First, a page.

The new air quality maps color-code counties across the nation according to whether they are vulnerable to unhealthy smog days (shaded in red), ragweed (shaded in green) pollen, or both (shaded in brown).
Click a county, and the population is displayed. Data are also given for each state. In California, for example, NRDC has ranked the state 18th in the percentage of people who live with ragweed and unhealthy smog days. Meanwhile, 42 percent of Californians live in counties with both ragweed and unhealthy smog days. Statewide, 2.3 million adults and 652,000 children suffer from asthma.
The California page, as an example, also offers statistics on the number of counties affected by smog and ragweed pollen, describes how cutting carbon pollution can lead to reductions of $477 million in health costs by 2020, and how efforts to cut carbon pollution have led to an 8.1 percent decline in emissions from 2005 to 2014.
Connecticut, Alaska rank worst and best for residents facing air pollution ‘double whammy’. Click To Tweet
What state ranks first in the percentage of people who live in counties with both ragweed and unhealthy smog days? Connecticut, where 97 percent of residents live in counties with both. Nearly 300,000 adults and 90,000 children suffer from asthma in Connecticut.
If you’re looking for the most pristine air in America, head north to Alaska, where no residents have to contend with unhealthy smog days or ragweed pollen. The state is on borrowed time, however. The rise in average temperatures there has exceeded the global average, with a 2.5 degree Fahrenheit increase since the 1970s. By 2100, average temperatures could jump 17 degrees above historical records if carbon emissions continue to rise unabated – opening the door to smog and boosting the production of pollen. Even today in Alaska, 16,000 children and 51,000 adults suffer from asthma.
Between those extremes, the NRDC mapping project reveals several particularly vulnerable regions, including many parts of the Northeast; Maryland, Washington, D.C., and Virginia; states around the Great Lakes; and Colorado, Utah, Arizona and California in the West.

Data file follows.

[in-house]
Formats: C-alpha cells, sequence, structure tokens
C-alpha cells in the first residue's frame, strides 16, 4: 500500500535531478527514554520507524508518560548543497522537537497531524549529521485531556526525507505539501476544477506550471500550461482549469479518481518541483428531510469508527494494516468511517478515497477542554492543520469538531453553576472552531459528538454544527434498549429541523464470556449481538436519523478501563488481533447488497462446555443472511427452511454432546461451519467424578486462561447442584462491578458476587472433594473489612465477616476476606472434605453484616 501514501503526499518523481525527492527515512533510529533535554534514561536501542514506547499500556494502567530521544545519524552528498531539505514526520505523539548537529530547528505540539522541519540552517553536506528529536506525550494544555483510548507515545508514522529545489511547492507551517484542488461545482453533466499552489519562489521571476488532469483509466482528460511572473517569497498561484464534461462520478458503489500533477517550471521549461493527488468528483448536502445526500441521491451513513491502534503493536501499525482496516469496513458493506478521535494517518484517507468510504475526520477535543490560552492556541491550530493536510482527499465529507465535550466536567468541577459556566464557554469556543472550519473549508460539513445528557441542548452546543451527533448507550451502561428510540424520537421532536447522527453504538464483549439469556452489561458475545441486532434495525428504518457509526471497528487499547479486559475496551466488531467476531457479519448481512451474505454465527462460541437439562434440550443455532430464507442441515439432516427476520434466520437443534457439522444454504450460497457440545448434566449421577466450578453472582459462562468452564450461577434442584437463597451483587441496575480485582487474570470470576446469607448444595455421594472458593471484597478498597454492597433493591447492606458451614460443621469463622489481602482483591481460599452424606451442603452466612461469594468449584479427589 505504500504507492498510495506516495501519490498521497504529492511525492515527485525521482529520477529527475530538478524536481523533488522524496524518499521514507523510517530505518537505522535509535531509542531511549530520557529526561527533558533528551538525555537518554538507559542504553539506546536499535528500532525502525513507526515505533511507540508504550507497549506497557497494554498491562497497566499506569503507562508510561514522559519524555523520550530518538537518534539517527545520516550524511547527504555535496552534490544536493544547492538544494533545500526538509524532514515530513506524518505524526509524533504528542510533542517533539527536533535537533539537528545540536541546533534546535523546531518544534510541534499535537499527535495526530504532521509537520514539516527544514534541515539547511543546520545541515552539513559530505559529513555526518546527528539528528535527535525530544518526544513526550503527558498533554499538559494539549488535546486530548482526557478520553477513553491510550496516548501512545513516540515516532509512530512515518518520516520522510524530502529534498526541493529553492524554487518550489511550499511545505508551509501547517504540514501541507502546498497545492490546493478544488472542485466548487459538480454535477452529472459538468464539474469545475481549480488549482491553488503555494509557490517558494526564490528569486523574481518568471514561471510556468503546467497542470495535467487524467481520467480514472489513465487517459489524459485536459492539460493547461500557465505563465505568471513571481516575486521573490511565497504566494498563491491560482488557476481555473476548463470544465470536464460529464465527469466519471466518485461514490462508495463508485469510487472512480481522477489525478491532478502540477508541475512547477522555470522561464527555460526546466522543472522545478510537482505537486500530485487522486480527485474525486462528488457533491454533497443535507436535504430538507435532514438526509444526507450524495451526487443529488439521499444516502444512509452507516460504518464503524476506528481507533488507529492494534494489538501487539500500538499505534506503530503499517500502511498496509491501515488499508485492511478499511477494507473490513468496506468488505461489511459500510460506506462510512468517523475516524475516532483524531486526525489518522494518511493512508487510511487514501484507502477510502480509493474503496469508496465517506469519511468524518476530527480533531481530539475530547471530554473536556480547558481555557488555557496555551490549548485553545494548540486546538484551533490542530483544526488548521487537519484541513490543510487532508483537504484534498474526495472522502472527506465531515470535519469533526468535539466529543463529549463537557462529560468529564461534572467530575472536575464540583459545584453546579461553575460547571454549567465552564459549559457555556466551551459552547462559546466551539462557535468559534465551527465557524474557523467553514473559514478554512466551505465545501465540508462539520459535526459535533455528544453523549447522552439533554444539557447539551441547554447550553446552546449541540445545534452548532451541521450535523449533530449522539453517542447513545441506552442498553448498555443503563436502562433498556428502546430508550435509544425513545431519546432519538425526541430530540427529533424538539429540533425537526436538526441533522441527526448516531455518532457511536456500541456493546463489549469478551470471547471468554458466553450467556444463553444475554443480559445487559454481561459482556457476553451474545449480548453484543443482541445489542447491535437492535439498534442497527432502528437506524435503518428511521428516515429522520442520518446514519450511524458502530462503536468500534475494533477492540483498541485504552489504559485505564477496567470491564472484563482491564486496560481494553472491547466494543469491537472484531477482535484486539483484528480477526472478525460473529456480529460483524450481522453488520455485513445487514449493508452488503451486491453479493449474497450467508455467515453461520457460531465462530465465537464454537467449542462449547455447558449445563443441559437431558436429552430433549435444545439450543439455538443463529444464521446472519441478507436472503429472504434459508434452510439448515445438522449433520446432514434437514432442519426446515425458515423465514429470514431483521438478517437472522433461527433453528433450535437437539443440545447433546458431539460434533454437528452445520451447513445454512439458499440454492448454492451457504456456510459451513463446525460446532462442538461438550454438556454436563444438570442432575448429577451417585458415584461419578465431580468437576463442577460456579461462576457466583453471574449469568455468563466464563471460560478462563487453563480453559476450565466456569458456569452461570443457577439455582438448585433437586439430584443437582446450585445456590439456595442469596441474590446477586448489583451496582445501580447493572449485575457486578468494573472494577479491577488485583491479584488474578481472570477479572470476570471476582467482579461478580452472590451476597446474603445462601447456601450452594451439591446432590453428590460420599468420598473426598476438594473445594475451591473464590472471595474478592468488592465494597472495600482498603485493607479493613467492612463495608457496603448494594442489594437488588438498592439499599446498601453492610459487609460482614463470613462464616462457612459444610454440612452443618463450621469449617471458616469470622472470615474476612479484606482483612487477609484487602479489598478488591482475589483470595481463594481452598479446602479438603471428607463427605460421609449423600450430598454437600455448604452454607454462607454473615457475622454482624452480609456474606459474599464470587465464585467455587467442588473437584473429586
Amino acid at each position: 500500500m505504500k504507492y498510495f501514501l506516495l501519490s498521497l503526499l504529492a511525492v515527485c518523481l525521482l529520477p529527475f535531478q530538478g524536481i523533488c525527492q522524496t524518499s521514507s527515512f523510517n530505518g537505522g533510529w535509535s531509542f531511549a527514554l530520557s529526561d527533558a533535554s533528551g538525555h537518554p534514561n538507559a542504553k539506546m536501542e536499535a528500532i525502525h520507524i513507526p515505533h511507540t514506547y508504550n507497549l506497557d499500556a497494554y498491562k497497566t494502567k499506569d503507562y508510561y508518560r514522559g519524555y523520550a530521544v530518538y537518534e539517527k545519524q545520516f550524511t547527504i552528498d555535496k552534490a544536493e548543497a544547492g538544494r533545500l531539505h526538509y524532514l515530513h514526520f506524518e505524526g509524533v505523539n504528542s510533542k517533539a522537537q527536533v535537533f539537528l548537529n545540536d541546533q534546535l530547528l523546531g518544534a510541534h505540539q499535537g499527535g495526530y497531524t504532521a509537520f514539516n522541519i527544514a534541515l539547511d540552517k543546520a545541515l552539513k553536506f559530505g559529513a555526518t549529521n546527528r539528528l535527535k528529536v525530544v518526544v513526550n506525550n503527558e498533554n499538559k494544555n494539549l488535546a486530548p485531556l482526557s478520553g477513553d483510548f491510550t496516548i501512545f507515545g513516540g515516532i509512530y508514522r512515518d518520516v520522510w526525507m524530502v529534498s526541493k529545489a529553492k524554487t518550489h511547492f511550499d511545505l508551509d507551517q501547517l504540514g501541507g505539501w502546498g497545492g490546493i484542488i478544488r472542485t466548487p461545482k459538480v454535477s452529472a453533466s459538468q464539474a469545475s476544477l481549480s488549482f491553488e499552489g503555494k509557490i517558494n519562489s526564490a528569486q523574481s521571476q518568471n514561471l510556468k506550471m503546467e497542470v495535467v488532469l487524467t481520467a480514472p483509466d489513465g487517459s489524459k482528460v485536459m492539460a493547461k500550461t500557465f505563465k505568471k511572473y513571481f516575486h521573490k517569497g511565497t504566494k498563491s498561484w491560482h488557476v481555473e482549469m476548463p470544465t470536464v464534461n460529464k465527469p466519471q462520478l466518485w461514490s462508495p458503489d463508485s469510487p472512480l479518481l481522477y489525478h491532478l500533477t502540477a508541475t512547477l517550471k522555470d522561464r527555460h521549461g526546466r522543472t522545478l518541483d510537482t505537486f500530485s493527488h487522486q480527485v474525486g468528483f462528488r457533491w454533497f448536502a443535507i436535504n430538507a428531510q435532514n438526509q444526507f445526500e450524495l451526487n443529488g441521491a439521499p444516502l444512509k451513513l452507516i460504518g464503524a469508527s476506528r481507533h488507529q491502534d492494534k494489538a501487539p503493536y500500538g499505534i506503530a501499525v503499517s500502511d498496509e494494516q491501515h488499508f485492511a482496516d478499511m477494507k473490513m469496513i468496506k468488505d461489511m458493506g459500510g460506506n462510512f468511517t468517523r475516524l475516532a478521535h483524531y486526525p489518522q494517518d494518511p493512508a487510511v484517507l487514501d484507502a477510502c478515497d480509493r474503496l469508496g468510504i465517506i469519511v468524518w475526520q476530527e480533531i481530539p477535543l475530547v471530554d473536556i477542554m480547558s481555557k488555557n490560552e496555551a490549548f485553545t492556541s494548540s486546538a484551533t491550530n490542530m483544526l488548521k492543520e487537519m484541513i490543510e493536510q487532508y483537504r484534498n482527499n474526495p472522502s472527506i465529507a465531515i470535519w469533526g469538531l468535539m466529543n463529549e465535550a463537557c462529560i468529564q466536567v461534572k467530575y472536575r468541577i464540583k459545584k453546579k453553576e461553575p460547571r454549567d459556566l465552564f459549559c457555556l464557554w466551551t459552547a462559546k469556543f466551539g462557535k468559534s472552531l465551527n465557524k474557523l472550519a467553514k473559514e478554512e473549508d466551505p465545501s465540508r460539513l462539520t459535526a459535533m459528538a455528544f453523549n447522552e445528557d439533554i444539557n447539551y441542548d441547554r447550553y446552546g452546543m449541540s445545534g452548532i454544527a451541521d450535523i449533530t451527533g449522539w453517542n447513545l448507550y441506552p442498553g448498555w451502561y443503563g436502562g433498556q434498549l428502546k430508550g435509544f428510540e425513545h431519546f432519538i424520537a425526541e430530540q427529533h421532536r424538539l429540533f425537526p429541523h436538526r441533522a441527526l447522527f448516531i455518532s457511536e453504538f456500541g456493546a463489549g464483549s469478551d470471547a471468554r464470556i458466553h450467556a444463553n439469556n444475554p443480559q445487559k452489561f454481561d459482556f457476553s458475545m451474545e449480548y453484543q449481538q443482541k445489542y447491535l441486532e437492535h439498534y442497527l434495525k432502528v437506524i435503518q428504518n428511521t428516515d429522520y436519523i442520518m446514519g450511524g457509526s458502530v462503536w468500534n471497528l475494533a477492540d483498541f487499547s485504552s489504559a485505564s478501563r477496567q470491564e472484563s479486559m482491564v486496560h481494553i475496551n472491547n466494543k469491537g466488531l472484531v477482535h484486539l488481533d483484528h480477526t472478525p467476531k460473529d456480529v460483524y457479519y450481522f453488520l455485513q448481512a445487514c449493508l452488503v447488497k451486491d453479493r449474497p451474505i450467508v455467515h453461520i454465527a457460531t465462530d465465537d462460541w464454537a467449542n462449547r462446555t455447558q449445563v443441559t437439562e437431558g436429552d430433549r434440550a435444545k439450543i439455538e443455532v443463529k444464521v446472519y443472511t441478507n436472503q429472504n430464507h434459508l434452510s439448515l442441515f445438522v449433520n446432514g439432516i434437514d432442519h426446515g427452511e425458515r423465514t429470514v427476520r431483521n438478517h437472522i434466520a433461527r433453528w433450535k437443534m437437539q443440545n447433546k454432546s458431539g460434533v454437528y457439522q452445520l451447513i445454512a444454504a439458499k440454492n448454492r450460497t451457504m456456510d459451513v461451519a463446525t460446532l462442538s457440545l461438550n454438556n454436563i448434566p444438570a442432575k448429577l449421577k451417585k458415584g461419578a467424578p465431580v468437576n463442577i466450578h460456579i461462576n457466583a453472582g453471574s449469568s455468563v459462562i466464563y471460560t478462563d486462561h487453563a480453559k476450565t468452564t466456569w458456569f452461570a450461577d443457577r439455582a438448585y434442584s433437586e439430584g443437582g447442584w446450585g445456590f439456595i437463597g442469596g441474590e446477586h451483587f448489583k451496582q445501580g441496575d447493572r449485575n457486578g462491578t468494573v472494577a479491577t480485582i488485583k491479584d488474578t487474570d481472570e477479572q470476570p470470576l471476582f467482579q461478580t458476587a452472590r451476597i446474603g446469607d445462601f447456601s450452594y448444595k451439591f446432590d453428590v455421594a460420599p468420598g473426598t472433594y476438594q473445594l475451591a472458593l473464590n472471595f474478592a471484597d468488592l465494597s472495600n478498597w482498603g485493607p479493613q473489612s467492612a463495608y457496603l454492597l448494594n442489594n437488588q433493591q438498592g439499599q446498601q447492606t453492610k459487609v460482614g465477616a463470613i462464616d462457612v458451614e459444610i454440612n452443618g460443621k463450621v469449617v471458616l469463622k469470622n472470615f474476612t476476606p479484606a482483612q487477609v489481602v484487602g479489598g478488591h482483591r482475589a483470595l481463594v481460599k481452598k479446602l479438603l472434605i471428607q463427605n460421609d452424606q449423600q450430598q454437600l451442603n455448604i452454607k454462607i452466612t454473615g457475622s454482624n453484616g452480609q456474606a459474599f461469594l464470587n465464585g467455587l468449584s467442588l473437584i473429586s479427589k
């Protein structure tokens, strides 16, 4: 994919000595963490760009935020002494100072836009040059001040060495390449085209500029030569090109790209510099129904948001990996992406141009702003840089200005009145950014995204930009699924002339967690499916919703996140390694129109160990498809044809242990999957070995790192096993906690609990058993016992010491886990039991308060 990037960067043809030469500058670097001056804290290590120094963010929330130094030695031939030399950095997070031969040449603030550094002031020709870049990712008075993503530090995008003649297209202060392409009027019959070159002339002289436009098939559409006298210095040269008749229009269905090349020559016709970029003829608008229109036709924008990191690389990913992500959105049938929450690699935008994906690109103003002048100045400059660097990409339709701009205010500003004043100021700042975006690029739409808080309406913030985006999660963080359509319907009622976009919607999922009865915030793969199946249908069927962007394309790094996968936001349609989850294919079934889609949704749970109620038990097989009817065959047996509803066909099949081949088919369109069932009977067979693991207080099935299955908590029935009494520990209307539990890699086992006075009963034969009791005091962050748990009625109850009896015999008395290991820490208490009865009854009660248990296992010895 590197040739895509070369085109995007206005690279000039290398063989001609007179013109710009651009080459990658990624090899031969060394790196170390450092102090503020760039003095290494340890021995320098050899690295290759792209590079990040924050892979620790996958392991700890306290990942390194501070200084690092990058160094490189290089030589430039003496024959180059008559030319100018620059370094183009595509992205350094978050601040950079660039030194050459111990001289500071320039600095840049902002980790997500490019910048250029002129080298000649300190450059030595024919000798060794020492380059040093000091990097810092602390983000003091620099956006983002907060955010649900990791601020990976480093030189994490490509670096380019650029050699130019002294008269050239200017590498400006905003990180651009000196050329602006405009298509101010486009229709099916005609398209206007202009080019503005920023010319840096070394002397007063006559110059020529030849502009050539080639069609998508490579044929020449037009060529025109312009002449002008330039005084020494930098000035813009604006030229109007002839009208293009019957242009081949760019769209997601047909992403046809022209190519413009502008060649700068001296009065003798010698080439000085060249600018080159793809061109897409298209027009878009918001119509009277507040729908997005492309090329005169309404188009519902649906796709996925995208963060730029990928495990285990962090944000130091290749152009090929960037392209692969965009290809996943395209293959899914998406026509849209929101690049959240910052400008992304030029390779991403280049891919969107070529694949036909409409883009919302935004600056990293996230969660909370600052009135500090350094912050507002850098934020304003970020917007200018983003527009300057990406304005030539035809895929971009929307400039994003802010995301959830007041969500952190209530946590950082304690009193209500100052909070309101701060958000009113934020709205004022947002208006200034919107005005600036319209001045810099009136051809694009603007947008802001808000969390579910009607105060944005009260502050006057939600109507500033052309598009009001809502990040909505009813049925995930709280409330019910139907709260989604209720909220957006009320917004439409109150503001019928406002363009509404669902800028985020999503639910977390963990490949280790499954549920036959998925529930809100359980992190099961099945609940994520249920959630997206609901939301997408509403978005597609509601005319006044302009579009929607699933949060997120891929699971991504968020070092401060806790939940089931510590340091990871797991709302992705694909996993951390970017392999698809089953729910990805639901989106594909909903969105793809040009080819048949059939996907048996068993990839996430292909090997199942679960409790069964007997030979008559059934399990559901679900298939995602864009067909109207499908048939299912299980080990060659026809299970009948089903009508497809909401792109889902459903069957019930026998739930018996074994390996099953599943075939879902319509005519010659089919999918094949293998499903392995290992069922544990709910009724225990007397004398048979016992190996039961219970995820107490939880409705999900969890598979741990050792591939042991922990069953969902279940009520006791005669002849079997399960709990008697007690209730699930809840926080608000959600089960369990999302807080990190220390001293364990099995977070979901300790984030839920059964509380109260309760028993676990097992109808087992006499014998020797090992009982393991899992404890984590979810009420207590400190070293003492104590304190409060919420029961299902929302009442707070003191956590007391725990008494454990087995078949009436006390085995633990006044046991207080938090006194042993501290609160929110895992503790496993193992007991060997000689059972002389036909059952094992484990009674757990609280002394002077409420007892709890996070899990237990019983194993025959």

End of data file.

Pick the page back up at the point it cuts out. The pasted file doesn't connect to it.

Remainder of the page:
Cutting carbon pollution is paramount, participants in a recent NRDC panel said. But there are also steps physicians and other public health workers can take.
“The climate is changing, and doctors need to pay attention to the pollen season and sometimes adjust the advice they give about when their patients should start controlling their medications,” Sheffield said.
Dr. Judith Flores, chairwoman of the National Hispanic Medical Association and a pediatrician and medical school professor in New York City, said raising awareness among asthma sufferers and physicians who treat them is critical. Physicians, for example, can be more proactive in helping their patients be more cautious during seasons when pollen and ozone is at its worst. Schools can also help raise awareness among children and their parents.
Knowlton added that state initiatives to reduce regional carbon pollution also help cut localized smog and the ozone dangers that come with it.
Even simple steps such as laundering your clothes, running a wet wash cloth through your hair when you get home, and keeping your pets clean can help reduce the amount of pollen that finds its way into your home, she said.
The panelists cited valuable resources to help people keep track of dangerous pollen and smog days. They include an EPA website that forecasts Air Quality Index (AQI) trouble spots for smog around the country everyday.
Another resource is the American Academy of Allergy, Asthma & Immunology, which charts pollen and spore levels at its National Allergy Bureau webpage.
Armed with information on air quality in real time, people can adjust their activity and protect themselves, Knowlton said.
“Climate change’s health effects are not abstract, they’re not far away in distance or in time,” she said. “They’re really happening right here and now.”
Displayed with permission from Yale Climate Connections